It’s no secret that I’ve moved around a lot. My dad was some kind of ADD hippie nomad who never lived in the present. Because of this, we seemed to never spend more than eight consecutive months in any given location. When I was younger, I hated this lifestyle. I never stayed anywhere long enough to make real friends. I never really got to know very many people or even explore my own talents. It was a crash course in humanity and it bred extreme selfishness. I didn’t care about people’s backstories. Their pain or joy were lost on me. Why should I care since I would most likely be moving on so soon? This is no way for a kid to grow up, trust me.
Maybe the one benefit this lifestyle gave me was perception. Now, as I’m rounding that corner to 40, I observe people every where I go. I see someone in the airport and wonder, where are they headed? Are they running to or away from someone? The most inane idiosyncrasies fascinate me, too. From the 20-something girl who had no idea where the bathroom is located on my last flight, to the woman in the Hawaiian shirt and shorts in mid-December in the airport, to the hilarity of the woman to brought steaks on the plane – they all come from somewhere. They are all headed somewhere. All I can do is observe.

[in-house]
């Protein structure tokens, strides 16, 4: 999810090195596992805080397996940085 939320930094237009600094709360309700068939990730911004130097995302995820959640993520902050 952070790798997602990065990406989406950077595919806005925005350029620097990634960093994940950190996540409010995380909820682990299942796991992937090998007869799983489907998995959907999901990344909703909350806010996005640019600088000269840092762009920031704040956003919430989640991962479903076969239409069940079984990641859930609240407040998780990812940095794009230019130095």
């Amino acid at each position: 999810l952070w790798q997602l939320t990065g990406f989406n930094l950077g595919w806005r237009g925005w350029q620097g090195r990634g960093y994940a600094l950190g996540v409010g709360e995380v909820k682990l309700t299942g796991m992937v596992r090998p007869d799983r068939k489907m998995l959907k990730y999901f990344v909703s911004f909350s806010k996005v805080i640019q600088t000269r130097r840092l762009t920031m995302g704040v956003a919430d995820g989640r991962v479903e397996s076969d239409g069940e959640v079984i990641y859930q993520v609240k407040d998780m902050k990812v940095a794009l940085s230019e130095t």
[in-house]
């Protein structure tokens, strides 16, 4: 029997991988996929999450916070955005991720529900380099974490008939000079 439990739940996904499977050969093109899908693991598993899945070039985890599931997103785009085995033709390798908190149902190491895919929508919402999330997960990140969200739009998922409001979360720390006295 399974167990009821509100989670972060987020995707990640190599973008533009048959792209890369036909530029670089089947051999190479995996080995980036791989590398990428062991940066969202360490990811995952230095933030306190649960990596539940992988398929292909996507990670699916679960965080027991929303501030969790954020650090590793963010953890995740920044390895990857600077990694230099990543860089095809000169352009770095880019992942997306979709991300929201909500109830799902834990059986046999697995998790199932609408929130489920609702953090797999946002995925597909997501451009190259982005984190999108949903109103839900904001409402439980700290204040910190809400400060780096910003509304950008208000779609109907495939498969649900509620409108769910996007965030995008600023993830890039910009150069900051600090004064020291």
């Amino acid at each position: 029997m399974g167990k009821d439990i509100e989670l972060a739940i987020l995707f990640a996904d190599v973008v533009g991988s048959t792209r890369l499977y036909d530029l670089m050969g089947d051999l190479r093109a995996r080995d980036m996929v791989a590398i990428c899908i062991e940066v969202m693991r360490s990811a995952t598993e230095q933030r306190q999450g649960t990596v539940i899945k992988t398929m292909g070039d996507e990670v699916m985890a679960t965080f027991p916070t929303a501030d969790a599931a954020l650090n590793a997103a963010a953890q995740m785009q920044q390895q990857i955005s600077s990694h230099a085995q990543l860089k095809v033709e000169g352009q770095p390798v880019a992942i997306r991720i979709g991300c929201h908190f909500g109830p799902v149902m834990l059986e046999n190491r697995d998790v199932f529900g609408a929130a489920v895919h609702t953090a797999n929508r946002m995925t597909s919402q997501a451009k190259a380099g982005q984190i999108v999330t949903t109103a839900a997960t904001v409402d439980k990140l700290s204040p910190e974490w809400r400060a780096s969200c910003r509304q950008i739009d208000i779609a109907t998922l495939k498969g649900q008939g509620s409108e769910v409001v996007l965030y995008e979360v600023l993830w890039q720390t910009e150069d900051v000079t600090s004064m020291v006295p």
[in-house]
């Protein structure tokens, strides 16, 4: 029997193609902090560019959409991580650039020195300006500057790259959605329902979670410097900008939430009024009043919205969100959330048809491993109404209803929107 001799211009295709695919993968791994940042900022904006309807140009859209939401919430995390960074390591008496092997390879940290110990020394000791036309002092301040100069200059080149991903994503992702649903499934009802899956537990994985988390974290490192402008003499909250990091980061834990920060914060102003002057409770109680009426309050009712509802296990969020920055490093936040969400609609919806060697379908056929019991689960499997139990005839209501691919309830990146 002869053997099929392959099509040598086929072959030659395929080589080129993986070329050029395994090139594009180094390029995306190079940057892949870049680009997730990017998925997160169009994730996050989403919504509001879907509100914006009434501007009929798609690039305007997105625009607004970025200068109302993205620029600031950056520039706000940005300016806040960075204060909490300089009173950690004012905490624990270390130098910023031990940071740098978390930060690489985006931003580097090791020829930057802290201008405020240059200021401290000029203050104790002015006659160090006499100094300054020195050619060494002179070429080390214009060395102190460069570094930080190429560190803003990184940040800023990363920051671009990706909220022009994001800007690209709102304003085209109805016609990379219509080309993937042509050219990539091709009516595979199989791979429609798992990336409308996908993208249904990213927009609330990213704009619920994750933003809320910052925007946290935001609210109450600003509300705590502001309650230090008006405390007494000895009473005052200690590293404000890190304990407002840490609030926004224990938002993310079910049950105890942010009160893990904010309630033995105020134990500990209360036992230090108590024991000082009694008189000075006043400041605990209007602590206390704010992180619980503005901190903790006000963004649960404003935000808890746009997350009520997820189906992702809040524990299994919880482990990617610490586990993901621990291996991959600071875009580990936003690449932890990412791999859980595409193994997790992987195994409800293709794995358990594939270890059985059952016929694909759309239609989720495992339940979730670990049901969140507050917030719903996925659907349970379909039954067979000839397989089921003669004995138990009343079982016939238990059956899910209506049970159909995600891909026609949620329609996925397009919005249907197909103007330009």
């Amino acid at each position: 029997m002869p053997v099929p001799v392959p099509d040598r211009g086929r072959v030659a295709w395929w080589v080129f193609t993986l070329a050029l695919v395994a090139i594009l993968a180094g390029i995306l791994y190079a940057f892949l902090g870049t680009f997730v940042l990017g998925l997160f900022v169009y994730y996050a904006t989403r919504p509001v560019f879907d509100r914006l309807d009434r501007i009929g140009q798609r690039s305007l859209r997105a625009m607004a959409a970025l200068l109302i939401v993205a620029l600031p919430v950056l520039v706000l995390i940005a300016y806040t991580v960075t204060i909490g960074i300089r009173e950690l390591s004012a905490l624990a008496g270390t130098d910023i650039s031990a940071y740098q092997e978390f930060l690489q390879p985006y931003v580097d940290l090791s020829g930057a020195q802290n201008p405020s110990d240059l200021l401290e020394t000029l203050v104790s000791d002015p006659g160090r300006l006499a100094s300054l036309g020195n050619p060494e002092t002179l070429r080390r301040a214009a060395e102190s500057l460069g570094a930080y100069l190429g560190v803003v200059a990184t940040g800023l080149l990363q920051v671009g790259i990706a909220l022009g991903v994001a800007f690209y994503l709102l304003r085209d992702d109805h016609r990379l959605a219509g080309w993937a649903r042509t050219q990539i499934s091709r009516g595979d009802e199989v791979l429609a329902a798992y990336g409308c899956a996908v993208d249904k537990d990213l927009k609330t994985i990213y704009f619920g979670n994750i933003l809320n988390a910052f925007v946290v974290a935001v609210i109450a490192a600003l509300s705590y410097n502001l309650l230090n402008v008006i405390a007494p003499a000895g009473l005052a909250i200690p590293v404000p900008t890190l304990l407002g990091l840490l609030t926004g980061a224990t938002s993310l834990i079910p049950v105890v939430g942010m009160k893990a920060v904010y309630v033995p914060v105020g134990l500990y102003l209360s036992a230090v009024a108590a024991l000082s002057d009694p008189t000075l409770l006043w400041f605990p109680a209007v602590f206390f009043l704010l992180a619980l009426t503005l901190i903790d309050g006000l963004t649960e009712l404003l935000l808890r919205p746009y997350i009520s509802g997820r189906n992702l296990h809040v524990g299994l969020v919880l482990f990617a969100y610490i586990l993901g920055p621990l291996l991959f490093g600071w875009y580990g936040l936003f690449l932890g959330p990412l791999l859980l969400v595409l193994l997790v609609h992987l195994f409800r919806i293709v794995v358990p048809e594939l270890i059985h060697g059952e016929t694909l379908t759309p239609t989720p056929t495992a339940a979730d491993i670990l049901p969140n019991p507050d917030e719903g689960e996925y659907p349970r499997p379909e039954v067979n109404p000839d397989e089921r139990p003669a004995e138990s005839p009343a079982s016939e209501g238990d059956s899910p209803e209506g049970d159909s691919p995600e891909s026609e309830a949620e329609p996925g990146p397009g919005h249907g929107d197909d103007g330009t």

I find the potential of knowing their stories very fascinating, but rarely do I speak with people when I’m traveling. I use this time as time for me. It’s the only time in my busy life that I am not able to answer a text, a call, respond to an email. When I’m on a plane, I have the most clarity.
Where do you find your quiet? Do you have a place you can go to shut out the noise? Is there a dead spot on your drive home where you relish in the fact that no one can text or call you?